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Linux.Encoder Authors Couldn’t Correctly Disguise Encryption Key

Renowned Security Software Company in Russia named Doctor Web happened to be first to detect as well as report one wholly working ransomware Trojan created to infect Linux computers. A sample named Linux.Encoder.1 recently showed quite resembling activity with the notorious CryptoWall ransomware. Fifty percent of the widely used AV engines of VirusTotal could not recognize the sample which broke new ground during the Linux domain. The malware chiefly concentrated on hijacking computers using Web servers as also encrypted critical folders utilized during Web-hosting as well as within Web-development ambience.

The security company declared that it had detected one weakness within Linux.Encoder.1 that tried to encrypt and lock data files. The Trojan's creators reportedly abuse security flaws within WordPress that are yet to receive patches. This exploitation is done through intermediate plug-ins, the Magento CMS of eBay, and shopping cart mechanisms.

According to Internet search results obtained via Google search engine, the malady has attacked around 3,000 websites as of 15th November 2015. There is substantial danger from the Trojan to people owning Internet resources since plentiful profusely utilized CMS software have yet-to-be-patched security flaws. Besides, a few website admins don't pay attention to routine CMS updates which are critical security-wise. BusinessComputingWorld posted this, January 5, 2016.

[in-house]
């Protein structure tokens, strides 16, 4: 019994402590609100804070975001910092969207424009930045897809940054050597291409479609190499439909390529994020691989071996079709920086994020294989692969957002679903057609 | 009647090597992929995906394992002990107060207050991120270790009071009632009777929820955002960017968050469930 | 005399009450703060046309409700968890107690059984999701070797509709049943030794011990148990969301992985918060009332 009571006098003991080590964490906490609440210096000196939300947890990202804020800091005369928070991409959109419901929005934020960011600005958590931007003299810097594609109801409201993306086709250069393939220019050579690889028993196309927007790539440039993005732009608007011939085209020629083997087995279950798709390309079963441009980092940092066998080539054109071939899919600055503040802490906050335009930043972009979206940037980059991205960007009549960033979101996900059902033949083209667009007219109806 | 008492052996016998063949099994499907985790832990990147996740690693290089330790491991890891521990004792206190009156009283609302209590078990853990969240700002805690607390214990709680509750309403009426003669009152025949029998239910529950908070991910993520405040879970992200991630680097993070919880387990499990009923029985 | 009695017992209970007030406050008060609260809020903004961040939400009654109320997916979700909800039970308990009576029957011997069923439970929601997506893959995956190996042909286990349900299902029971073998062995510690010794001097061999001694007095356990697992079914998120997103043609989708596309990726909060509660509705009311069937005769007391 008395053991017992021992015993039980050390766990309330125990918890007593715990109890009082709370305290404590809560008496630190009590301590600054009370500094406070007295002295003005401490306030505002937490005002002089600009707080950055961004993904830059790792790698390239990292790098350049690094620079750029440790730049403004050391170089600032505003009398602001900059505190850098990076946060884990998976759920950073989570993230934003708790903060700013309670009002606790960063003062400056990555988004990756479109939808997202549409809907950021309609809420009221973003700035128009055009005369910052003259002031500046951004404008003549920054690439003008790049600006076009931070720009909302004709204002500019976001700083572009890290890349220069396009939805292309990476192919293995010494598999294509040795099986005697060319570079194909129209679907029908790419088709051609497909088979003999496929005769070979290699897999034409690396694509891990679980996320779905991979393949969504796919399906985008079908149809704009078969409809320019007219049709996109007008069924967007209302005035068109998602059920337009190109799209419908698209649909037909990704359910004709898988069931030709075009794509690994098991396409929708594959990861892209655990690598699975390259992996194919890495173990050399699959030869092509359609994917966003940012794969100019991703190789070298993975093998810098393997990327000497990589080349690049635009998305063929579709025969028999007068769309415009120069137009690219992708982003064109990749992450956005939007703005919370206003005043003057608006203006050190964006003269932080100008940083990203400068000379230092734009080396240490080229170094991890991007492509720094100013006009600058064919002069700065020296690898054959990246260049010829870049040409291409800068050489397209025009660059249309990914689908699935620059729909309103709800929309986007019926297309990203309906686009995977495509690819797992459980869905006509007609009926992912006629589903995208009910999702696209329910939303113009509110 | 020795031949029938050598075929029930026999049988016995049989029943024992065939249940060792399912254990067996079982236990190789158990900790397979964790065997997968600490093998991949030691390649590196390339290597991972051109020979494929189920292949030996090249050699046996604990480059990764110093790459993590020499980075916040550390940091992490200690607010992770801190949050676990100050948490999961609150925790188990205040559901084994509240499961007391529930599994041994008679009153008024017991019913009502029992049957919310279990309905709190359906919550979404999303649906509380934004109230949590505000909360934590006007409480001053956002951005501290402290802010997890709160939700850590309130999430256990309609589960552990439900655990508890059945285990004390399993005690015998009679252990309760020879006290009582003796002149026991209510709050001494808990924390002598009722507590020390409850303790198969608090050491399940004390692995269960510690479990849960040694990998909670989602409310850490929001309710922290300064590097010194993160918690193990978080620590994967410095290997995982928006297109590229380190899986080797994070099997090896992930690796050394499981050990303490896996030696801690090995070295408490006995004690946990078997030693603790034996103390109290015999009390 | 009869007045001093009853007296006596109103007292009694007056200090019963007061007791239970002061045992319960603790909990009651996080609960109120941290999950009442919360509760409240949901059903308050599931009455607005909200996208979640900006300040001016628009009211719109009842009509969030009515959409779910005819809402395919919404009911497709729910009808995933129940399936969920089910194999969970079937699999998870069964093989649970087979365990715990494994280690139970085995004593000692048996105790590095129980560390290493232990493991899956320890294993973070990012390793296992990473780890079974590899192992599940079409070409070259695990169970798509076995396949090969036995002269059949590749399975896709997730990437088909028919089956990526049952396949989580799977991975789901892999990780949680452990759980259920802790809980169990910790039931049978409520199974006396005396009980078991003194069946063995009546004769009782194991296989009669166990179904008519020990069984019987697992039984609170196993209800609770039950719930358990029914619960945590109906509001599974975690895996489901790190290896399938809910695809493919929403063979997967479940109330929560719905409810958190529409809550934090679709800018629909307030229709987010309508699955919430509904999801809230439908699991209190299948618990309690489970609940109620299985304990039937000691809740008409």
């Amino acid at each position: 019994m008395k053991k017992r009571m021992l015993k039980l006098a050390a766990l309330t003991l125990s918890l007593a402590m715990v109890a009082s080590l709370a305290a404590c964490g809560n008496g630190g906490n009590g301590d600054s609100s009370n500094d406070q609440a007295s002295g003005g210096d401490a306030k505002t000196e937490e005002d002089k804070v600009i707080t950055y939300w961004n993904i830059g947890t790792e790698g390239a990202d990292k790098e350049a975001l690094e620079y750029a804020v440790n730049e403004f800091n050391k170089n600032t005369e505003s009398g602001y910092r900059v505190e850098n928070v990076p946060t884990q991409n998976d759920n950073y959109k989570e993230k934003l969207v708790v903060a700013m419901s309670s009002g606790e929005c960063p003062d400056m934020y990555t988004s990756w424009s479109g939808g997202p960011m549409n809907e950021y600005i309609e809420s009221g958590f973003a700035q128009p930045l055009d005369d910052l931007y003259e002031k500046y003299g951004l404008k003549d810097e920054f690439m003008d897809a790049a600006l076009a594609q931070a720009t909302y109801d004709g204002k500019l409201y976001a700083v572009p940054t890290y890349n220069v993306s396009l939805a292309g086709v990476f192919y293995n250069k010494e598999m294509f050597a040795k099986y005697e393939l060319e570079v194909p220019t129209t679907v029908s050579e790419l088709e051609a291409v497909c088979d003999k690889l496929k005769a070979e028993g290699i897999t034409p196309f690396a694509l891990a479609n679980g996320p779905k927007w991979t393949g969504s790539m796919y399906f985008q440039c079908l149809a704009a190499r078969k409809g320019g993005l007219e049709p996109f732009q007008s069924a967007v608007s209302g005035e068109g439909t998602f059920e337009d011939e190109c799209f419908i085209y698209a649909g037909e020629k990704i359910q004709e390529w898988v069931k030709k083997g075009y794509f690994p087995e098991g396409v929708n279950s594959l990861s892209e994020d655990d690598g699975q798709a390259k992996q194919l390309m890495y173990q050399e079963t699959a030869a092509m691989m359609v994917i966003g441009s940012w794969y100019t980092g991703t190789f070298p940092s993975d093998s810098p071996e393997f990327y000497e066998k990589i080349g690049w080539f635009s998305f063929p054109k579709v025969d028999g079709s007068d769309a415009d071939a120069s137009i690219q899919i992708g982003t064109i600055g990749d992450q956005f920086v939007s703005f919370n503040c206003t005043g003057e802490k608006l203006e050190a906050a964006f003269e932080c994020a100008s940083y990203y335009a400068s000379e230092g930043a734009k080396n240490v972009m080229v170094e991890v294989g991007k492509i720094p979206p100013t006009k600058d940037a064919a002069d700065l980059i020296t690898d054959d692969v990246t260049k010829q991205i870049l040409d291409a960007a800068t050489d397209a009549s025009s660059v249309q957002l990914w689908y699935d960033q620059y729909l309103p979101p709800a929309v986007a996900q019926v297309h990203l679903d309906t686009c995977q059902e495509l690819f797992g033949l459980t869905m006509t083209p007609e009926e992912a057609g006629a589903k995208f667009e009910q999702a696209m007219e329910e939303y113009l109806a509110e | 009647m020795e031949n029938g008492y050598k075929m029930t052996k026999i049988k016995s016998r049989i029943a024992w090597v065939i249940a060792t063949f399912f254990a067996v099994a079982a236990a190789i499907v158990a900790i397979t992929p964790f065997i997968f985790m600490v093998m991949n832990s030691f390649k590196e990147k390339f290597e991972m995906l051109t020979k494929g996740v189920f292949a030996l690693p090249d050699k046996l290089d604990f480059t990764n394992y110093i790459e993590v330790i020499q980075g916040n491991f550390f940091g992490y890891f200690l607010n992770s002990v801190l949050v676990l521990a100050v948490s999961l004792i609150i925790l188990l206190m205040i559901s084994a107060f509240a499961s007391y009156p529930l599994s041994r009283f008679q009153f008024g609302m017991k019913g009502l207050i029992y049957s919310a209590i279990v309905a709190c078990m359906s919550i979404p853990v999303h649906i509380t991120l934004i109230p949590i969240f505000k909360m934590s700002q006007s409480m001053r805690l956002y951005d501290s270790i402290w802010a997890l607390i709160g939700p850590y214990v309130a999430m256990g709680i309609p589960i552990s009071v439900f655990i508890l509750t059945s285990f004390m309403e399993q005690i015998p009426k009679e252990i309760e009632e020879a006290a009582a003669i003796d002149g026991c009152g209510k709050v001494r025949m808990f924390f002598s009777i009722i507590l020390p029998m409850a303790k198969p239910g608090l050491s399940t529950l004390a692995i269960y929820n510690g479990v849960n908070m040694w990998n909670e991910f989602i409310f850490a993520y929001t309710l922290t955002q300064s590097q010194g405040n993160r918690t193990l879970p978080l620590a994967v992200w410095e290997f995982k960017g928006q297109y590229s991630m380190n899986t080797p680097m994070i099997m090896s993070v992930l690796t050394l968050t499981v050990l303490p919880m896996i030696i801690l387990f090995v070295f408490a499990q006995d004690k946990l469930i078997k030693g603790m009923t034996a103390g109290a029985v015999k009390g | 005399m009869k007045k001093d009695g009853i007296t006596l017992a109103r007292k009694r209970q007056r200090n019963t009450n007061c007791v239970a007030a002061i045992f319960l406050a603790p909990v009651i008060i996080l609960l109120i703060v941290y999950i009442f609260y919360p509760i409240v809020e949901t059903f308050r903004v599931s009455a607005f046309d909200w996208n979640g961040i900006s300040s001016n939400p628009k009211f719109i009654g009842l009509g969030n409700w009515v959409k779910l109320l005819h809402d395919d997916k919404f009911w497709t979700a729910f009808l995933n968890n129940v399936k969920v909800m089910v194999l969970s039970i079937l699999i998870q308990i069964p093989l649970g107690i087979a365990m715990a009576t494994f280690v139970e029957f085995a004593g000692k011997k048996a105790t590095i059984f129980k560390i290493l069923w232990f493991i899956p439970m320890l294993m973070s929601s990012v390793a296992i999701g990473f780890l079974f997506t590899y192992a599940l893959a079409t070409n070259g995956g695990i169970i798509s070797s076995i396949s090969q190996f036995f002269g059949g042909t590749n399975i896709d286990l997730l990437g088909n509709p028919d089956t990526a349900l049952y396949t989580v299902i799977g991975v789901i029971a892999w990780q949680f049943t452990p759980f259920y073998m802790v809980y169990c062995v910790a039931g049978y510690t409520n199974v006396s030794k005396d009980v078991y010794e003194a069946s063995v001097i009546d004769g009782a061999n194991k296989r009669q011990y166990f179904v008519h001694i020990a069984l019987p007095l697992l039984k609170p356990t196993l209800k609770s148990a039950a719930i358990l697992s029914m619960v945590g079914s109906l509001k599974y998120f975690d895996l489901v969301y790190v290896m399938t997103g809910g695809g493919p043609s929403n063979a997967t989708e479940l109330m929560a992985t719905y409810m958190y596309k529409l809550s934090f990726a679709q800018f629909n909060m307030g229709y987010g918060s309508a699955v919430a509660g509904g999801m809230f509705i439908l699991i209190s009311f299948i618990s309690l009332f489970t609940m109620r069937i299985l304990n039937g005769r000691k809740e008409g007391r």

To run the Linux.Encoder.1 ransomware, a collection of www-data rights same as those of Apache is required. As a result, it encodes any object inside the write-accessed directories created on target user's computer. In particular, this implies Linux.Encoder has enough liberty for encoding CMS modules and folders.

For getting around this hurdle, however, Linux.Encoder searches for archives/directories which have 'Backup' as one word in their names, and then attacks them. Naturally it's recommended that users maintain regular backup of their data onto an offline storage or remote server.

Luckily, the ransom Trojan attacking Linux servers failed to work, thanks to security experts' laudable efforts. The fact was that Linux.Encoder.1 creators couldn't correctly apply the encryption algorithms.

However, secure random codes got generated from the ransomware with the aid of a hashing utility for disguising 'end modification' time-value of the files. Encouragingly, BitDefender provides the Linux.Encoder decryption code for free.

» SPAMfighter News - 1/8/2016

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